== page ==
Forty years ago Friday, photojournalist Eddie Adams captured one history's most memorable images. The 1968 photo of a South Vietnamese officer executing a Viet Cong guerrilla on a Saigon street helped change American opinion of the Vietnam War. (Read More)I am preaching on the book of Joshua Sunday. We are going through the Bible cover to cover. This has always been the most difficult part of the Bible for me. These texts are not just about violent people. YHWH wills the violence.
Then they devoted to destruction
by the edge of the sword
all in the city, both men and women, young and old,
oxen, sheep, and donkeys.
It won't be an easy sermon. But it is something that needs preaching. What do we do with the violent god we have inherited? What do we say about this god who is so firmly entrenched in our collective psyches that we can scarcely imagine life without him and without the war and violence he commands?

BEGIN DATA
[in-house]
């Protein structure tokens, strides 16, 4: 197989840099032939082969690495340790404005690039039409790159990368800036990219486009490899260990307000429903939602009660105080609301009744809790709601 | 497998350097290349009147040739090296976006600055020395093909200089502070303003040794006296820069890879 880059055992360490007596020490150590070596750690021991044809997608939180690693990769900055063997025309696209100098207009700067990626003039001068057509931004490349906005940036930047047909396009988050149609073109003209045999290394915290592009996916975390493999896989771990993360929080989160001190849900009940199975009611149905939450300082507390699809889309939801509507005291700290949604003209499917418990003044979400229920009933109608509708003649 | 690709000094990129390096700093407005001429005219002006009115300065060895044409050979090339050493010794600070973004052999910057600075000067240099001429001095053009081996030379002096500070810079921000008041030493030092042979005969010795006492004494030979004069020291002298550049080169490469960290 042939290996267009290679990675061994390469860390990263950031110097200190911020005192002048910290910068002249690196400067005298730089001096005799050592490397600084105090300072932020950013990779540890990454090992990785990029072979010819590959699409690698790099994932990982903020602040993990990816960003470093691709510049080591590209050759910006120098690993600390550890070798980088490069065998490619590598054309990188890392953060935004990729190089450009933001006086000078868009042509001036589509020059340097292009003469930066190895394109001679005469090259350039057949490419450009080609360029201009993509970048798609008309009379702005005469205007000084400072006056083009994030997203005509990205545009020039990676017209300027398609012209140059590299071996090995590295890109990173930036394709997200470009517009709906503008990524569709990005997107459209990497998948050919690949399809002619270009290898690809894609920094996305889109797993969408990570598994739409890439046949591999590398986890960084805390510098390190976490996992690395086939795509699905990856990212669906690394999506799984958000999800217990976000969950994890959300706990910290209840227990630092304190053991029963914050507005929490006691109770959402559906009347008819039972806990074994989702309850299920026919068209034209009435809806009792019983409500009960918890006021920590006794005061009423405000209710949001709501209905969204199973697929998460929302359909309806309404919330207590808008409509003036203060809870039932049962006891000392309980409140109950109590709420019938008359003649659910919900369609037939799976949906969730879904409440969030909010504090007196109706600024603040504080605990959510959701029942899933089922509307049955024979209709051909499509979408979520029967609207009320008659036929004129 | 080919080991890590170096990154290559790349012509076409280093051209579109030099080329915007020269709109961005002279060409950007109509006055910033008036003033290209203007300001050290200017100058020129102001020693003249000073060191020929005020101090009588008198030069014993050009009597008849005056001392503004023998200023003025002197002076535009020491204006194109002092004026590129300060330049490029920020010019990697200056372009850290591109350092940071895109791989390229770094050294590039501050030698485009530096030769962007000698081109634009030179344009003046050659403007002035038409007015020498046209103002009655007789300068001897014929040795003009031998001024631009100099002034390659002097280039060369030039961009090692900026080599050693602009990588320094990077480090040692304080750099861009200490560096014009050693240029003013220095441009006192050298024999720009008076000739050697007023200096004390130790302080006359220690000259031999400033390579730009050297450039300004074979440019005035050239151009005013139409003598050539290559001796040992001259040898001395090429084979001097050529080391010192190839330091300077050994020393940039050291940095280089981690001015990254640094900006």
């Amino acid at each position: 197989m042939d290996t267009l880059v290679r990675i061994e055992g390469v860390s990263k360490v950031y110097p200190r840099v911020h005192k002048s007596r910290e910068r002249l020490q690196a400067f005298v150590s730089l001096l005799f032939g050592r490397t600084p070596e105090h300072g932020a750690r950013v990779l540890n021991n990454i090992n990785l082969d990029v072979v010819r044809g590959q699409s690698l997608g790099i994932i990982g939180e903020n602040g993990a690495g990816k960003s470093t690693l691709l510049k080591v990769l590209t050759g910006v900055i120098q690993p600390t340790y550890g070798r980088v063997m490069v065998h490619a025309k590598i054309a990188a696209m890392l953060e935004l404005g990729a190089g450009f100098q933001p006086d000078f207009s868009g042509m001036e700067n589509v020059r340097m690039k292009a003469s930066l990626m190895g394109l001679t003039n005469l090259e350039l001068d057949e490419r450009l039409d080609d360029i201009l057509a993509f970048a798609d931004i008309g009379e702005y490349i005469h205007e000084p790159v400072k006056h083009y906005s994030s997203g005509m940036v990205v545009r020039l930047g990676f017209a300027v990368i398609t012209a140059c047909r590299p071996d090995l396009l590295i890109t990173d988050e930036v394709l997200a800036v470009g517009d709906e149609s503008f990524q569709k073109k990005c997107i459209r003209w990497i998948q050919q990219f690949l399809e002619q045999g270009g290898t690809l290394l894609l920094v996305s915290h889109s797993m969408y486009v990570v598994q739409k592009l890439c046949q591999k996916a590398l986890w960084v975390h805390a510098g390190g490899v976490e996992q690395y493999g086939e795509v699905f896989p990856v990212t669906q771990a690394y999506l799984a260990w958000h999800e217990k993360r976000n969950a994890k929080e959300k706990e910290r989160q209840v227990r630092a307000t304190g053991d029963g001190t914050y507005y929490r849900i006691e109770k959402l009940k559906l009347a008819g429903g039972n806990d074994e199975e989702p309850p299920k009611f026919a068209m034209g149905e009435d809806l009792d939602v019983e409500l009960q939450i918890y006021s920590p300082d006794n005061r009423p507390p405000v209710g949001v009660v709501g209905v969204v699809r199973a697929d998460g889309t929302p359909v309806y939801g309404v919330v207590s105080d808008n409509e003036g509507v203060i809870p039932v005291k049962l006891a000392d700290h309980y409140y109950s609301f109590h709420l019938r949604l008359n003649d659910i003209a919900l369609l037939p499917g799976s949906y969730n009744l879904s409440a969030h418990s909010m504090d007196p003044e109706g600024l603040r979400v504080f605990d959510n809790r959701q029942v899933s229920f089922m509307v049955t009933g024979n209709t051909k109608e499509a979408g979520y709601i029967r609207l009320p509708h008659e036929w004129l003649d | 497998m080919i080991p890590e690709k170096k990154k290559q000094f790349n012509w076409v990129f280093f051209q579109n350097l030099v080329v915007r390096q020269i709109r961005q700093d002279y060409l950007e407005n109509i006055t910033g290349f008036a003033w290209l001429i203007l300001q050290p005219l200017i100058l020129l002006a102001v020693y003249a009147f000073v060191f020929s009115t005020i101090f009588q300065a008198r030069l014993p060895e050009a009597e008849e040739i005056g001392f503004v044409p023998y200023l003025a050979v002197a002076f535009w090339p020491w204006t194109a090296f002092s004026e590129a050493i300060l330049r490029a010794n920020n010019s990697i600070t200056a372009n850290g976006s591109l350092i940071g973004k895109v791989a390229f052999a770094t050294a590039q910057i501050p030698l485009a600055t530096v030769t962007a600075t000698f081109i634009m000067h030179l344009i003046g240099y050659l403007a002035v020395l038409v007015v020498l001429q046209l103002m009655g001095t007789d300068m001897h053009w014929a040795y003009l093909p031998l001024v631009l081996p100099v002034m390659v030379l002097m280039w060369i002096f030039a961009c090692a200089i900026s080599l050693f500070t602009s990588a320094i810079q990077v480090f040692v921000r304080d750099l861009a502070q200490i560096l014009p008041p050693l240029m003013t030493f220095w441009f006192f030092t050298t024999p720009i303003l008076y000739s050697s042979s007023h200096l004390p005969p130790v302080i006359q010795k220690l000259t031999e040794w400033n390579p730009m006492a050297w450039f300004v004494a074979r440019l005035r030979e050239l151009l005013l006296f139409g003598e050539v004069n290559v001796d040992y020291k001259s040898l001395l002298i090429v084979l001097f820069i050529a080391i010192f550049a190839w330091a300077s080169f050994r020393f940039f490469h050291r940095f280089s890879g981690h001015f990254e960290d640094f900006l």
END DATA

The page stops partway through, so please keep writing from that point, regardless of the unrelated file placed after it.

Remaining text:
Walter Brueggemann comments:
“Thus if we take the texts with some theological “realism,” in my judgment we are bound to say that YHWH is here implicated in the violence, that YHWH’s violence is rooted in the violent propensity in YHWH’s own character. I believe that this is deeply problematic for us, but any other reading is likely to be a dishonest cover-up of the disclosure of YHWH given in these texts.”
--Walter Brueggemann, Introduction to the Old Testament, p. 117